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Iraq's Nuclear Threat
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Those who want to downplay the possibility of Iraq developing nuclear weapons are either being willfully ignorant or choosing to stick their heads in the sand.

I've blogged about this article before, from the New York Times, which details accounts of Iraq's nuclear program over the past 27 years and the brutal treatment of scientists working in the program.

Hamza, 59, whose defection was an important intelligence coup for the United States that nearly slipped through American fingers because of the CIA's inattention, drew a chilling picture of life as an Iraqi scientist. He said his colleagues were lavishly rewarded for their successes and tortured by the secret police when they failed to deliver.

He said Iraq's nuclear weapons program was personally directed by Saddam Hussein, Iraq's leader, since its inception 27 years ago. It was abetted, he said, by a host of Western companies, which sold Iraq sophisticated equipment as they "winked and laughed" at patently false cover stories.

Here's an article published in 2000 from the London Times about another more recent defector, Salman Yassin Zweir, who fled Iraq via Jordan:

Zweir was arrested and tortured after refusing to go back to the programme. He escaped to Jordan, where he spoke for the first time last week after being reunited with his wife, who was also tortured, and their two sons, aged seven and six.

"Saddam is very proud of his nuclear team," said Zweir, 39. "He will never give up the dream of being the first Arab leader to have a nuclear bomb."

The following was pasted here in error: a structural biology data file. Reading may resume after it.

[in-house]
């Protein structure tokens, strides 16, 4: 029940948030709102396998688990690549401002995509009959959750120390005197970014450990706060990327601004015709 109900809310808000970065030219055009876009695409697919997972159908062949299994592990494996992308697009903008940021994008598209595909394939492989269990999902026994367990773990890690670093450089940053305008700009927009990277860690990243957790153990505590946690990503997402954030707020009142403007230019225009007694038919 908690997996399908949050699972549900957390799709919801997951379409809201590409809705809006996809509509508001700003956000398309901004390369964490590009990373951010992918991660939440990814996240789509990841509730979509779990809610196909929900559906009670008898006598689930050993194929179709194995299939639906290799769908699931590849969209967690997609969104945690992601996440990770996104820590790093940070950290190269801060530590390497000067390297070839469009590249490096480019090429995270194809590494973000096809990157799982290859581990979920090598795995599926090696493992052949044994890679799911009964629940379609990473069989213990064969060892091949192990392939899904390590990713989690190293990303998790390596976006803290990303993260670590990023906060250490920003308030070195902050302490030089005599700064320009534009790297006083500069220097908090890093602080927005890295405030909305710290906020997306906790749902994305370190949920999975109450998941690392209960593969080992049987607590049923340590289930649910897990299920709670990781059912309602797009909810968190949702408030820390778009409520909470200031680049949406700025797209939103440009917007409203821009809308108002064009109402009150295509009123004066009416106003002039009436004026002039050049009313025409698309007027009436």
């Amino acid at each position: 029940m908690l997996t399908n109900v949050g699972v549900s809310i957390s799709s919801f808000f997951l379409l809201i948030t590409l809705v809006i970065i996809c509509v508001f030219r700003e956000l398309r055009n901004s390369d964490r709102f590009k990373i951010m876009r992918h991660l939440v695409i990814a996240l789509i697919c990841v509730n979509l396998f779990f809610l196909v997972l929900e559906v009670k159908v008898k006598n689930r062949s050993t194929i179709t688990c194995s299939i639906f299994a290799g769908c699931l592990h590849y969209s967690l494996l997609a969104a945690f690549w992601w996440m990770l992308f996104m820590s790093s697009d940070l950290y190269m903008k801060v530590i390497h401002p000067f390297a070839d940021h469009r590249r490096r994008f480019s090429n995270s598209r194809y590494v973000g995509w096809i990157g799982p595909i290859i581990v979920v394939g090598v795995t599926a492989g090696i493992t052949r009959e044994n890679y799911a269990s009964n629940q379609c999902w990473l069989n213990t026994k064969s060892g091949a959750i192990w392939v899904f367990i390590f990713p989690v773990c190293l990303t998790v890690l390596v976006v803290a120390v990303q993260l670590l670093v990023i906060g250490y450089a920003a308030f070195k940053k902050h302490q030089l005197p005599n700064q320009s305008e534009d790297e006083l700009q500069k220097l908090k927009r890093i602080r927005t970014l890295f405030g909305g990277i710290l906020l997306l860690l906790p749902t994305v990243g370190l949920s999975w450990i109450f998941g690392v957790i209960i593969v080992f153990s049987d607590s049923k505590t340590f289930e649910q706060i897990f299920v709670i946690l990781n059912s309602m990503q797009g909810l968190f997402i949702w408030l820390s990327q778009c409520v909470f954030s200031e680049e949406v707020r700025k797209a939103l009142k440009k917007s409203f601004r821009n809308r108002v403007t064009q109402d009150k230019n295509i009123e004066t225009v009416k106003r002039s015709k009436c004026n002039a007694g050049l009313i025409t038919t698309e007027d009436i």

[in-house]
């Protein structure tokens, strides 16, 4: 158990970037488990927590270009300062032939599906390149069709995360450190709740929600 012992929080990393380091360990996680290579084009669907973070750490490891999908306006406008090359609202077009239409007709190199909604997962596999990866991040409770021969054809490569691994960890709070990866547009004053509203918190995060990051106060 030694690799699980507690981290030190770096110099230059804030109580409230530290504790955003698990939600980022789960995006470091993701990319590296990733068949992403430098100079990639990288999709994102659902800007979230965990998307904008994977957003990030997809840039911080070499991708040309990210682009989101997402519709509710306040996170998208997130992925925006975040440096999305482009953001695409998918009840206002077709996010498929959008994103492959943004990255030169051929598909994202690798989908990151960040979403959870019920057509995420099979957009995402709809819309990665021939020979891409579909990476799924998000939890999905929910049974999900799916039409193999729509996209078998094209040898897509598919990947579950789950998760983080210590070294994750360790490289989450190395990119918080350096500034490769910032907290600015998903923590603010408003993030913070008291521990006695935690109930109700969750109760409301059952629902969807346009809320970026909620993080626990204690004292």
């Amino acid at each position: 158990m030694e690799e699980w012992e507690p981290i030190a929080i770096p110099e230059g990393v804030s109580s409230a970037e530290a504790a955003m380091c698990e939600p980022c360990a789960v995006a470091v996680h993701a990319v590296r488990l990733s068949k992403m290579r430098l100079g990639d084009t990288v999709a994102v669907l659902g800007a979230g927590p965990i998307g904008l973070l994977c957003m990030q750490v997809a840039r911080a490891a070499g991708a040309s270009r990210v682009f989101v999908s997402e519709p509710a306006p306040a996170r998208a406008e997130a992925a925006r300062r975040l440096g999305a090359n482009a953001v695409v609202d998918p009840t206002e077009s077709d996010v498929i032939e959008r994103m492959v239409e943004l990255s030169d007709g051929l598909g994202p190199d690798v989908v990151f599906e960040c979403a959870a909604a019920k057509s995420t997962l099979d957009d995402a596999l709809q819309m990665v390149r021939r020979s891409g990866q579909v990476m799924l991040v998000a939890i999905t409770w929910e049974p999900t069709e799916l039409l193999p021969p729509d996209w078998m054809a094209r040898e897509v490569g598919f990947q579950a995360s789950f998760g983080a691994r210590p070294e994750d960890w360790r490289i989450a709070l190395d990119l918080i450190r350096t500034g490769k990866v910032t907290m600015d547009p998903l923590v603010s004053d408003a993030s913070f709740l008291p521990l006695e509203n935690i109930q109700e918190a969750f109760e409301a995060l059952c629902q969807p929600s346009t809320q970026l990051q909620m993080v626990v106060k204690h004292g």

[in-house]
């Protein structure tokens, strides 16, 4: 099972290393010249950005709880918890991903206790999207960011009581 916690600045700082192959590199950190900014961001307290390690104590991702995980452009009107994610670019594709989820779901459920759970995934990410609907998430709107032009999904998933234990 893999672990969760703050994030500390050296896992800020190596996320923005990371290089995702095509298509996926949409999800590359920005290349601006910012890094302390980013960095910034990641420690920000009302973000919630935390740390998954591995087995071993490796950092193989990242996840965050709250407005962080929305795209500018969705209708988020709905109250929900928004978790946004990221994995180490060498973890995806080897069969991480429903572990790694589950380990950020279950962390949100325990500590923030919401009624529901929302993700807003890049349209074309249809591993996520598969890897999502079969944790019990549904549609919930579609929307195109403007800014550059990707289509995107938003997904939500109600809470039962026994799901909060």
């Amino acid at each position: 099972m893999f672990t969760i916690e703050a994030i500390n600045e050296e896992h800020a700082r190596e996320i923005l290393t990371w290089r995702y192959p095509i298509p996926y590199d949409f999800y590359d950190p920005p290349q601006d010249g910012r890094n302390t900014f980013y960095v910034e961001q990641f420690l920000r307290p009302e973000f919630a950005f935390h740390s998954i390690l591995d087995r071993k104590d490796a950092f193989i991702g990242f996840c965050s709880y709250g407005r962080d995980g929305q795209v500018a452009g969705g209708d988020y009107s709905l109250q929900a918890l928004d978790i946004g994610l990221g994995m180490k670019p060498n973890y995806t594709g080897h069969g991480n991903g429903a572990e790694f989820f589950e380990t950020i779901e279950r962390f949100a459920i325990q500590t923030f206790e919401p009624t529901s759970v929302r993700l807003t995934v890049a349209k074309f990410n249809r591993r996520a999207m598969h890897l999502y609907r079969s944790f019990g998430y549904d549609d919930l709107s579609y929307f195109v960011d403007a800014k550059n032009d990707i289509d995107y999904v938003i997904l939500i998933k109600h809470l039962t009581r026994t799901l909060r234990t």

Most assessments by analysts and intelligence experts conclude that Iraq does not have the capability to produce its own fissile material, and probably would not have the capability to do so until the latter part of this decade. Though the same analysis, such as the one in this IISS dossier, believe that if Iraq acquired fissile material from another country, it could build a nuke in less than a year, probably within a matter of months.

But analysts have underestimated the nuclear capabilities of countries before, most notably North Korea, but also Iraq itself, pre-Gulf War.

The point is, why in the hell would you want to assume the best-case scenario? Cross your fingers and hope you're wrong. To do so is to gamble with the lives of millions, because the use of a nuclear weapon in a major international city would have devasting effects on the country, its neighbors, and the more than likely the world economy.

The protesters tomorrow will profess their concern for the innocent, for the children. But is turning a blind eye to the efforts of a ruthless tyrant to develop nuclear weapons really the most humane course of action?

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